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Program 909

Along Highway 62 (Part 1)
1. Maysville
2. Bullard hard hats
3. Georgetown
4. Midway and Versailles
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Along Highway 62 | Maysville-Versailles | Lawrenceburg-Clarkson | Rosine-Princeton | Eddyville-Wickliffe

Mason County

For more information:
City of Maysville, 216 Bridge Street, Maysville, KY 41056, (606) 564-9411


Maysville

For the 2003 edition of the annual Kentucky Life TeleFund “road show,” host Dave Shuffett and faithful canine sidekick Sadie headed south and west on U.S. 62, from the new Ohio River bridge at Maysville to Wickliffe on the Mississippi. As always, there were plenty of interesting things to see and people to meet along the way.

The journey begins in Maysville, as Dave follows in the footsteps of innumerable 19th-century travelers for whom this charming Ohio River town was the gateway to the Bluegrass region. As a center of tobacco and hemp sales and a stopover point for steamboats, Maysville was one of the busiest river ports in the country for several decades. Its many antebellum homes reflect that period of growth and prosperity. But in more recent times, the Mason County seat has been a sleepier place, known to the outside world primarily as the hometown of singer/actress Rosemary Clooney.

Times are a-changing again, though, thanks largely to the futuristic William H. Harsha Bridge. Opened to traffic in January 2001, this award-winning bridge is one of only a few cable-stayed bridges in the United States, and the first in Kentucky. Our cameraman shows you the view from the top of one of its 332-foot towers, while our Dave talks with Maysville’s Dave—Mayor David Cartmell—about how the completion of the bridge is bringing a new economic boom to the town and the surrounding region.

Watch This Story (6:53)




Harrison County

For more information:
Bullard, 1898 Safety Way, Cynthiana, KY 41031, (800) 227-0423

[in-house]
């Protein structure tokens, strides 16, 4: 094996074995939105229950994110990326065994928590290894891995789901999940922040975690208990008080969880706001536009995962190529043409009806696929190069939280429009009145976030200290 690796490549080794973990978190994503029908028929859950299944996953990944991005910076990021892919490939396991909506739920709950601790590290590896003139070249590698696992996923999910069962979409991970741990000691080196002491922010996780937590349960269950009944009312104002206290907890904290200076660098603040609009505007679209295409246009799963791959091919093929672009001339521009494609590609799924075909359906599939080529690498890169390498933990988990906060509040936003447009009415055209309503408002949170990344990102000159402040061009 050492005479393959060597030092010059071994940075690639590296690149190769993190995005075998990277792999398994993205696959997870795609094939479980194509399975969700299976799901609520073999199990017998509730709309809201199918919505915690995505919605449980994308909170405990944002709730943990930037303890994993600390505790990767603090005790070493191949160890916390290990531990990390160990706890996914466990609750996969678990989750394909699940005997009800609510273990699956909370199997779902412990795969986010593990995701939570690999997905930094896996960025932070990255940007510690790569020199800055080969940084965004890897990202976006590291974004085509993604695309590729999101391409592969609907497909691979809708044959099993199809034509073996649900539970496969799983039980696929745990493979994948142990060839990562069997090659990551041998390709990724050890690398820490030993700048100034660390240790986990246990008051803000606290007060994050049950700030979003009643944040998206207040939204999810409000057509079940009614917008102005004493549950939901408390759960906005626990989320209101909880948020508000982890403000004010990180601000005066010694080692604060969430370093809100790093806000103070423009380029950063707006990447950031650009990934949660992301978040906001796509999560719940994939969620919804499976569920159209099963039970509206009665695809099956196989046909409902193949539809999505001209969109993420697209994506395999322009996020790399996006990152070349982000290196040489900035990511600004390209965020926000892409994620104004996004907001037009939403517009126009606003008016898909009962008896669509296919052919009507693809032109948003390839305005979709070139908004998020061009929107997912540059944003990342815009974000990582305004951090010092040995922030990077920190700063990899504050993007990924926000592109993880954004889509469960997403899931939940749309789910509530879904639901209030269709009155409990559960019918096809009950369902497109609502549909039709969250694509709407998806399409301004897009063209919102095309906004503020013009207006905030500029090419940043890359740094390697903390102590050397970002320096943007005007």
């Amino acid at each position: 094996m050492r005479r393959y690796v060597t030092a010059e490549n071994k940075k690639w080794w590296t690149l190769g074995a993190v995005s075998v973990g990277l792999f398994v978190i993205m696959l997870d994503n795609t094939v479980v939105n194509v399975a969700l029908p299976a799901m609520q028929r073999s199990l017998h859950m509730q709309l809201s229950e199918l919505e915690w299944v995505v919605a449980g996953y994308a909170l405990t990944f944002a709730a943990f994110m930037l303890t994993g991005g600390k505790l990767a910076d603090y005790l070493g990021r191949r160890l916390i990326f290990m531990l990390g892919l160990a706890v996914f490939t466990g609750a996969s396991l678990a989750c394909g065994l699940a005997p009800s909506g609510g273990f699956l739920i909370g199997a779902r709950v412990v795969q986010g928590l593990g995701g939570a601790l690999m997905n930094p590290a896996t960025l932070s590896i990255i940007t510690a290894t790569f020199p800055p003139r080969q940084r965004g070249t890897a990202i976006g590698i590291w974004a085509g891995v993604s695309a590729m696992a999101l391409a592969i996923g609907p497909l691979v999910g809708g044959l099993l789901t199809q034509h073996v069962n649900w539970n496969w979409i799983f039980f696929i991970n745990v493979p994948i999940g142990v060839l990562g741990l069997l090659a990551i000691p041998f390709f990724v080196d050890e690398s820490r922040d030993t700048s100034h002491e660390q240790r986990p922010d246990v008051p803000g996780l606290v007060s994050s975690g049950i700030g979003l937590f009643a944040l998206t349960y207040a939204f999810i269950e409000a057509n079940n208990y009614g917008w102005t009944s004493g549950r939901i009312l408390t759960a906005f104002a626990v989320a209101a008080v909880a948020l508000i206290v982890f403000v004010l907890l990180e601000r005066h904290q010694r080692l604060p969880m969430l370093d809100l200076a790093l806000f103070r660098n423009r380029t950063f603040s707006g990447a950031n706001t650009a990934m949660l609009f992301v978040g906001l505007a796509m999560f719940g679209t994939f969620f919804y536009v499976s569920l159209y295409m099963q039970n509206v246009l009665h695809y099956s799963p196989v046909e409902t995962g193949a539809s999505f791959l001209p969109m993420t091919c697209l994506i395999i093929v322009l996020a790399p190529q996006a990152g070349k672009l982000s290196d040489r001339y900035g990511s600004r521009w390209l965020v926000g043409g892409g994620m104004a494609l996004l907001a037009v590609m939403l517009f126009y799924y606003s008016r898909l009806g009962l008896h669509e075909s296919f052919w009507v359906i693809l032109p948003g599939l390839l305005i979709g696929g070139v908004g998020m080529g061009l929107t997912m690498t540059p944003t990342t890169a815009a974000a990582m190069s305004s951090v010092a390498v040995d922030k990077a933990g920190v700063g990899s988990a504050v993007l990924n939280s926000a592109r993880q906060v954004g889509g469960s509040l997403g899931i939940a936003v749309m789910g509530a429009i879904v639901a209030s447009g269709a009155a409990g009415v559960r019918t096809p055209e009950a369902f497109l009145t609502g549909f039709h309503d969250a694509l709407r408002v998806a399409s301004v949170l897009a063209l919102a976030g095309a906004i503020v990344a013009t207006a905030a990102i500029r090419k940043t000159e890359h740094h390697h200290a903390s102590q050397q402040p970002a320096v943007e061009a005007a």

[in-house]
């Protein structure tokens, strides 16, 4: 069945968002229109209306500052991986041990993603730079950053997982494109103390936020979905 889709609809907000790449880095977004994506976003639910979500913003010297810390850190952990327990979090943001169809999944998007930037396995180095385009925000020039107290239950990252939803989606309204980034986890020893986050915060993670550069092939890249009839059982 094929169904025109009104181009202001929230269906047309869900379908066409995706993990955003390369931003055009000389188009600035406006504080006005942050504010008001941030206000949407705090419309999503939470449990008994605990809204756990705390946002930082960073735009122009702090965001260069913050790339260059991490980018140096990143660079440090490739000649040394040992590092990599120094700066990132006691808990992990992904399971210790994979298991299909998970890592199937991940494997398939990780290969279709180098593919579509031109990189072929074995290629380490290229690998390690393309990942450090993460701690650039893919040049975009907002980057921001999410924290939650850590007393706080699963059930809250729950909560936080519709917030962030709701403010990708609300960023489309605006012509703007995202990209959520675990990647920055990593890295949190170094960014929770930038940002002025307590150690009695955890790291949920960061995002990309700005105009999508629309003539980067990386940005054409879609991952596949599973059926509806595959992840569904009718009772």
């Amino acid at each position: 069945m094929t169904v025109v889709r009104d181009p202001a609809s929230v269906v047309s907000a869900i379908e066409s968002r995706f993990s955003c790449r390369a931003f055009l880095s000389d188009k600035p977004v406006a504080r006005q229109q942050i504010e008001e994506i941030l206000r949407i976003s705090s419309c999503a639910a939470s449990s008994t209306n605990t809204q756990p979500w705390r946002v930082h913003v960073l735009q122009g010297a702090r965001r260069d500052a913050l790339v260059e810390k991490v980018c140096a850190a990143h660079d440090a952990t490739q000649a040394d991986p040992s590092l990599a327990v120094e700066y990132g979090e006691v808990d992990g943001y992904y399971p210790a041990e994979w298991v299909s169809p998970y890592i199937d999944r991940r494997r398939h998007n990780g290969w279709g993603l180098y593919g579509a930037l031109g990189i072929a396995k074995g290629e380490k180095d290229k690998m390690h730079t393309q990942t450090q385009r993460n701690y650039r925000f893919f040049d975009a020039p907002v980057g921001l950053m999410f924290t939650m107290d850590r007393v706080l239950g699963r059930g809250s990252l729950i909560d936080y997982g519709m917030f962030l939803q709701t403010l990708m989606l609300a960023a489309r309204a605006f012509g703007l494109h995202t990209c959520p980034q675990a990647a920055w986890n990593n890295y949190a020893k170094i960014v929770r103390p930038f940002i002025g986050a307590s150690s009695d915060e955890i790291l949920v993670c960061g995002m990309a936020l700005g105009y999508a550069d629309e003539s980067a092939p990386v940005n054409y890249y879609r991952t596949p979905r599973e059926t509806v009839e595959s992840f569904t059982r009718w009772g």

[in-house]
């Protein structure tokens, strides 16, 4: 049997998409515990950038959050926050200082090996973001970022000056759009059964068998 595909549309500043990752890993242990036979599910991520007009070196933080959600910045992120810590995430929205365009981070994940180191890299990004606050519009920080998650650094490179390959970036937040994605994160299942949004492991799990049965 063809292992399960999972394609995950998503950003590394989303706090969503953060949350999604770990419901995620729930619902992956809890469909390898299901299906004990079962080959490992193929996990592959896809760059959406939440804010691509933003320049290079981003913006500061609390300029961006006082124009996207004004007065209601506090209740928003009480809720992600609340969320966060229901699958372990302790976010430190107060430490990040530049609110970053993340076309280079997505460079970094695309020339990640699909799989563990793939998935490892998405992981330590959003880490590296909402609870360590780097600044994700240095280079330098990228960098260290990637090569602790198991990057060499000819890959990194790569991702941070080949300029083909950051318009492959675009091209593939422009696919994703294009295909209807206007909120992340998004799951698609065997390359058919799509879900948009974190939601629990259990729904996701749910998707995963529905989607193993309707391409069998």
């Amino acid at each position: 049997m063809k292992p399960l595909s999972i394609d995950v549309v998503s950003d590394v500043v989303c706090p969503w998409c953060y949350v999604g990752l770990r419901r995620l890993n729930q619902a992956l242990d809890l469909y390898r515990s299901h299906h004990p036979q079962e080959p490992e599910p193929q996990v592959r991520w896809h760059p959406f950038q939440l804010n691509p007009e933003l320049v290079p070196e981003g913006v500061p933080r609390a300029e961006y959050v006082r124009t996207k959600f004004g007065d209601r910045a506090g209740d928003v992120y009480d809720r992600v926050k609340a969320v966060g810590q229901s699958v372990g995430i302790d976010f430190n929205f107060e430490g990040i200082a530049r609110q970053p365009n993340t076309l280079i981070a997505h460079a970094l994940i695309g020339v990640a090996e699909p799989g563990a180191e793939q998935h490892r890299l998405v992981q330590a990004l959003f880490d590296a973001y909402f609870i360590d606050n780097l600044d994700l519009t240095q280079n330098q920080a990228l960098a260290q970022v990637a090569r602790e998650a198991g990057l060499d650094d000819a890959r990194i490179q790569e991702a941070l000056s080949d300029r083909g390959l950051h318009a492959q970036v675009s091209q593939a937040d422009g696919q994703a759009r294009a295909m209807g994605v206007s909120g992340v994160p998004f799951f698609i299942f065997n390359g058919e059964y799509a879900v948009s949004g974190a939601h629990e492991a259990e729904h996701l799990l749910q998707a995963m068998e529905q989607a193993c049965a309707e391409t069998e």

History of the hard hat


Cynthiana and Bullard

Cynthiana, seat of Harrison County, is one of the smallest towns in America with a full-time professional firefighting force. Dave stops off at the station to talk with Fire Chief Terry Stinson about the history behind that distinction—and to fulfill a childhood fantasy by sliding down the pole.

Watch This Story (4:08)


While in Cynthiana, Dave also finds a connection to another dramatic American bridge. When construction workers built San Francisco’s Golden Gate, they wore newfangled hard hats (then called “hard-boiled hats” for the steam used in the manufacturing process) invented by Edward D. Bullard, who ran a mining supply company in New Mexico. In 1972, his heirs moved the Bullard factory to Cynthiana. Headquarters followed in 1991, and the company is still going strong in its “new” Kentucky home. In the aftermath of the 9/11 terrorist attack, Bullard donated more than $175,000 worth of safety equipment to recovery and cleanup workers at Ground Zero in New York and at the Pentagon. CEO Richard Miller recalls that effort and shows some of the company’s other products, which include other safety devices and thermal imaging equipment.

Watch This Story (4:44)




Scott County

Georgetown

As judge executive of Scott County, George Lusby spends his workdays dealing with economic development and other fiscal matters. But he is often spotted at midday, still in suit and tie, indulging in his true calling: fishing. On this visit, the lifelong Georgetown resident talks about some of his favorite fishing spots on Elkhorn Creek and about the columns he writes for the Georgetown News-Graphic.

Watch This Story (4:45)




Woodford County

For more information:
City of Midway, 133 N. Winter St., Midway, KY 40347, (859) 846-4413
Bluegrass Railroad Museum, P.O. Box 27, Versailles, KY 40383, (800) 755-2476

Midway and Versailles

Trains are the focus in Woodford County as we stroll through the town of Midway and head out for an excursion on a scenic railway in nearby Versailles.

Midway, founded in 1832, was a railroad town from the start, built by the Louisville & Nashville Railroad. The main street was named Depot Street—an active train track still runs right down the middle—while other streets were named for L&N directors. The town itself takes its name from its location midway between Lexington and Frankfort.

Watch This Story (1:34)


Versailles, of course, was named for the town in France, birthplace of the Marquis de Lafayette, by an officer who served under the general in the Revolutionary War. But it also has a long railroad history, and that legacy is reflected at the Bluegrass Railroad Museum. Open from June through October, the museum offers exhibits of vintage train cars and railroad equipment as well as scheduled and charter excursions on several scenic miles of track. Dave goes along on one such excursion while talking with conductor and engineer Charles Bogart about the romance of the rails.

Watch This Story (3:23)



Along Highway 62 | Maysville-Versailles | Lawrenceburg-Clarkson | Rosine-Princeton | Eddyville-Wickliffe

SEASON 9 PROGRAMS: 901902903904905906907908909: Along Highway 62
910911912913914915916917918919920921922923924925

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